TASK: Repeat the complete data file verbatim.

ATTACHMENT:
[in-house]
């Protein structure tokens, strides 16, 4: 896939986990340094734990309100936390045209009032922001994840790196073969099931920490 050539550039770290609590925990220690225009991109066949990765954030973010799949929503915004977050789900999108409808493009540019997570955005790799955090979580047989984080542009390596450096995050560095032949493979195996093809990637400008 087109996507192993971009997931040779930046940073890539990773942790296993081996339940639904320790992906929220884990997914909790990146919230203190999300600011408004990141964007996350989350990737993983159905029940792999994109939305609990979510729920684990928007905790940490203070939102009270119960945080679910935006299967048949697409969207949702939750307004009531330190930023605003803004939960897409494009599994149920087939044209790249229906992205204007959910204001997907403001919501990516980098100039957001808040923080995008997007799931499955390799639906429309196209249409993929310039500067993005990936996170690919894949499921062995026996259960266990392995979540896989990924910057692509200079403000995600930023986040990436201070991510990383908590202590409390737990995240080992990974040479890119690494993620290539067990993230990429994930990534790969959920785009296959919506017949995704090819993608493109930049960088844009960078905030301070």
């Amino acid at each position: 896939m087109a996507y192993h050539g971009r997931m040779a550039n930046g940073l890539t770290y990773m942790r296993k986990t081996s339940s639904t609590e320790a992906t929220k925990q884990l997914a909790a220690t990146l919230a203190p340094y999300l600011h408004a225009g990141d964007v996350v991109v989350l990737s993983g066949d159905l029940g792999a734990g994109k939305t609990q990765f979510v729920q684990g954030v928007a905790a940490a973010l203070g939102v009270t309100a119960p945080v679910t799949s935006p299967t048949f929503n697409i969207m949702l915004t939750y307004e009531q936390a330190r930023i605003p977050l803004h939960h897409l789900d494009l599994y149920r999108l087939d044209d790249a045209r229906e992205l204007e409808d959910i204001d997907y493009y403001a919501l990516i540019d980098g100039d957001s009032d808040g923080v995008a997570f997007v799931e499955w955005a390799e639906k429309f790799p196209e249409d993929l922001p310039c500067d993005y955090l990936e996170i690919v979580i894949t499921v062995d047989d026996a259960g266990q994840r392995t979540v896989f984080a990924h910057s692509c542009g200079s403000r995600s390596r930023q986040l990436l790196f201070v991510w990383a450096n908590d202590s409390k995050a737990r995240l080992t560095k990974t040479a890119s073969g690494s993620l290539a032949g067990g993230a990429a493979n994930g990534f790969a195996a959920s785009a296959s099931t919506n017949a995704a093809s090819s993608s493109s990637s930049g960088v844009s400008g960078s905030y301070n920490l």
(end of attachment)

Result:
[in-house]
């Protein structure tokens, strides 16, 4: 896939986990340094734990309100936390045209009032922001994840790196073969099931920490 050539550039770290609590925990220690225009991109066949990765954030973010799949929503915004977050789900999108409808493009540019997570955005790799955090979580047989984080542009390596450096995050560095032949493979195996093809990637400008 087109996507192993971009997931040779930046940073890539990773942790296993081996339940639904320790992906929220884990997914909790990146919230203190999300600011408004990141964007996350989350990737993983159905029940792999994109939305609990979510729920684990928007905790940490203070939102009270119960945080679910935006299967048949697409969207949702939750307004009531330190930023605003803004939960897409494009599994149920087939044209790249229906992205204007959910204001997907403001919501990516980098100039957001808040923080995008997007799931499955390799639906429309196209249409993929310039500067993005990936996170690919894949499921062995026996259960266990392995979540896989990924910057692509200079403000995600930023986040990436201070991510990383908590202590409390737990995240080992990974040479890119690494993620290539067990993230990429994930990534790969959920785009296959919506017949995704090819993608493109930049960088844009960078905030301070």
């Amino acid at each position: 896939m087109a996507y192993h050539g971009r997931m040779a550039n930046g940073l890539t770290y990773m942790r296993k986990t081996s339940s639904t609590e320790a992906t929220k925990q884990l997914a909790a220690t990146l919230a203190p340094y999300l600011h408004a225009g990141d964007v996350v991109v989350l990737s993983g066949d159905l029940g792999a734990g994109k939305t609990q990765f979510v729920q684990g954030v928007a905790a940490a973010l203070g939102v009270t309100a119960p945080v679910t799949s935006p299967t048949f929503n697409i969207m949702l915004t939750y307004e009531q936390a330190r930023i605003p977050l803004h939960h897409l789900d494009l599994y149920r999108l087939d044209d790249a045209r229906e992205l204007e409808d959910i204001d997907y493009y403001a919501l990516i540019d980098g100039d957001s009032d808040g923080v995008a997570f997007v799931e499955w955005a390799e639906k429309f790799p196209e249409d993929l922001p310039c500067d993005y955090l990936e996170i690919v979580i894949t499921v062995d047989d026996a259960g266990q994840r392995t979540v896989f984080a990924h910057s692509c542009g200079s403000r995600s390596r930023q986040l990436l790196f201070v991510w990383a450096n908590d202590s409390k995050a737990r995240l080992t560095k990974t040479a890119s073969g690494s993620l290539a032949g067990g993230a990429a493979n994930g990534f790969a195996a959920s785009a296959s099931t919506n017949a995704a093809s090819s993608s493109s990637s930049g960088v844009s400008g960078s905030y301070n920490l």